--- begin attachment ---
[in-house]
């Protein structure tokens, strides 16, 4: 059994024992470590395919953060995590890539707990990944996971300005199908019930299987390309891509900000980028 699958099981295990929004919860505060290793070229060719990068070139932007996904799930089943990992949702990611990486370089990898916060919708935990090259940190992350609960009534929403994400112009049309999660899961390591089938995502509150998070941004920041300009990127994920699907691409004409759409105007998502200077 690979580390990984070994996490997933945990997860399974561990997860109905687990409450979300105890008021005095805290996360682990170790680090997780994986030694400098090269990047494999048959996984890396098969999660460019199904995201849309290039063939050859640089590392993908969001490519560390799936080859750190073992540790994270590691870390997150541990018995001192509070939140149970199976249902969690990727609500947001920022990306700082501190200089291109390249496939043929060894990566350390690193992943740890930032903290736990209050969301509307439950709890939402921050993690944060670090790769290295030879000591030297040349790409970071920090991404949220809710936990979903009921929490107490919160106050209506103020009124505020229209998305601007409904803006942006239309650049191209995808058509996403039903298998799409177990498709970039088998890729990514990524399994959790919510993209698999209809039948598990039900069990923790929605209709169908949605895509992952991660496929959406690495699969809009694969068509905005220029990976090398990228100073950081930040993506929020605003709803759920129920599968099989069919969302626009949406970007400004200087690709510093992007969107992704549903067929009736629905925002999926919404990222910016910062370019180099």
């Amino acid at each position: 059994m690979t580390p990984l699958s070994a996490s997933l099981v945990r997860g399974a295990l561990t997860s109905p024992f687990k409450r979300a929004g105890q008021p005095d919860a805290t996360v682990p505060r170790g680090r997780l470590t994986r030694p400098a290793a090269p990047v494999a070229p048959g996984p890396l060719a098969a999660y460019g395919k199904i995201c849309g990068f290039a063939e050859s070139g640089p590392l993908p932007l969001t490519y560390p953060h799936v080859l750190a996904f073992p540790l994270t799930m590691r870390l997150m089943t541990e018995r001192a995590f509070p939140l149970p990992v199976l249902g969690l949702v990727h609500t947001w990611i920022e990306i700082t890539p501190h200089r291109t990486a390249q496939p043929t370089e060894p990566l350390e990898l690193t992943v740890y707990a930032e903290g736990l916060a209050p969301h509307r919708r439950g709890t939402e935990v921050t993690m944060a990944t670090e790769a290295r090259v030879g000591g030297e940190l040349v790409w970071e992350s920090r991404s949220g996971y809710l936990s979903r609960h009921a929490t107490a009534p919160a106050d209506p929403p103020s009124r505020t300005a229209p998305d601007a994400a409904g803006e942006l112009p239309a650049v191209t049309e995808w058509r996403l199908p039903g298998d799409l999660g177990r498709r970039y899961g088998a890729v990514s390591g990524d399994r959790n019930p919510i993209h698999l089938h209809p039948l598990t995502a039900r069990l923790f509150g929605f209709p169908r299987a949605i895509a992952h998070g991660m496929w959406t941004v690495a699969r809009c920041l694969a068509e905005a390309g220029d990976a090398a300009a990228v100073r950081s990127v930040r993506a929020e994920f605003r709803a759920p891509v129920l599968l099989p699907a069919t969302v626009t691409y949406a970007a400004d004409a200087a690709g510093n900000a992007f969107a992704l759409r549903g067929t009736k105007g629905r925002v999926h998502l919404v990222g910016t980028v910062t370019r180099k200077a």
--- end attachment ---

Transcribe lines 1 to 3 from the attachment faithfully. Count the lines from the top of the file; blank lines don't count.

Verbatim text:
[in-house]
């Protein structure tokens, strides 16, 4: 059994024992470590395919953060995590890539707990990944996971300005199908019930299987390309891509900000980028 699958099981295990929004919860505060290793070229060719990068070139932007996904799930089943990992949702990611990486370089990898916060919708935990090259940190992350609960009534929403994400112009049309999660899961390591089938995502509150998070941004920041300009990127994920699907691409004409759409105007998502200077 690979580390990984070994996490997933945990997860399974561990997860109905687990409450979300105890008021005095805290996360682990170790680090997780994986030694400098090269990047494999048959996984890396098969999660460019199904995201849309290039063939050859640089590392993908969001490519560390799936080859750190073992540790994270590691870390997150541990018995001192509070939140149970199976249902969690990727609500947001920022990306700082501190200089291109390249496939043929060894990566350390690193992943740890930032903290736990209050969301509307439950709890939402921050993690944060670090790769290295030879000591030297040349790409970071920090991404949220809710936990979903009921929490107490919160106050209506103020009124505020229209998305601007409904803006942006239309650049191209995808058509996403039903298998799409177990498709970039088998890729990514990524399994959790919510993209698999209809039948598990039900069990923790929605209709169908949605895509992952991660496929959406690495699969809009694969068509905005220029990976090398990228100073950081930040993506929020605003709803759920129920599968099989069919969302626009949406970007400004200087690709510093992007969107992704549903067929009736629905925002999926919404990222910016910062370019180099």
């Amino acid at each position: 059994m690979t580390p990984l699958s070994a996490s997933l099981v945990r997860g399974a295990l561990t997860s109905p024992f687990k409450r979300a929004g105890q008021p005095d919860a805290t996360v682990p505060r170790g680090r997780l470590t994986r030694p400098a290793a090269p990047v494999a070229p048959g996984p890396l060719a098969a999660y460019g395919k199904i995201c849309g990068f290039a063939e050859s070139g640089p590392l993908p932007l969001t490519y560390p953060h799936v080859l750190a996904f073992p540790l994270t799930m590691r870390l997150m089943t541990e018995r001192a995590f509070p939140l149970p990992v199976l249902g969690l949702v990727h609500t947001w990611i920022e990306i700082t890539p501190h200089r291109t990486a390249q496939p043929t370089e060894p990566l350390e990898l690193t992943v740890y707990a930032e903290g736990l916060a209050p969301h509307r919708r439950g709890t939402e935990v921050t993690m944060a990944t670090e790769a290295r090259v030879g000591g030297e940190l040349v790409w970071e992350s920090r991404s949220g996971y809710l936990s979903r609960h009921a929490t107490a009534p919160a106050d209506p929403p103020s009124r505020t300005a229209p998305d601007a994400a409904g803006e942006l112009p239309a650049v191209t049309e995808w058509r996403l199908p039903g298998d799409l999660g177990r498709r970039y899961g088998a890729v990514s390591g990524d399994r959790n019930p919510i993209h698999l089938h209809p039948l598990t995502a039900r069990l923790f509150g929605f209709p169908r299987a949605i895509a992952h998070g991660m496929w959406t941004v690495a699969r809009c920041l694969a068509e905005a390309g220029d990976a090398a300009a990228v100073r950081s990127v930040r993506a929020e994920f605003r709803a759920p891509v129920l599968l099989p699907a069919t969302v626009t691409y949406a970007a400004d004409a200087a690709g510093n900000a992007f969107a992704l759409r549903g067929t009736k105007g629905r925002v999926h998502l919404v990222g910016t980028v910062t370019r180099k200077a």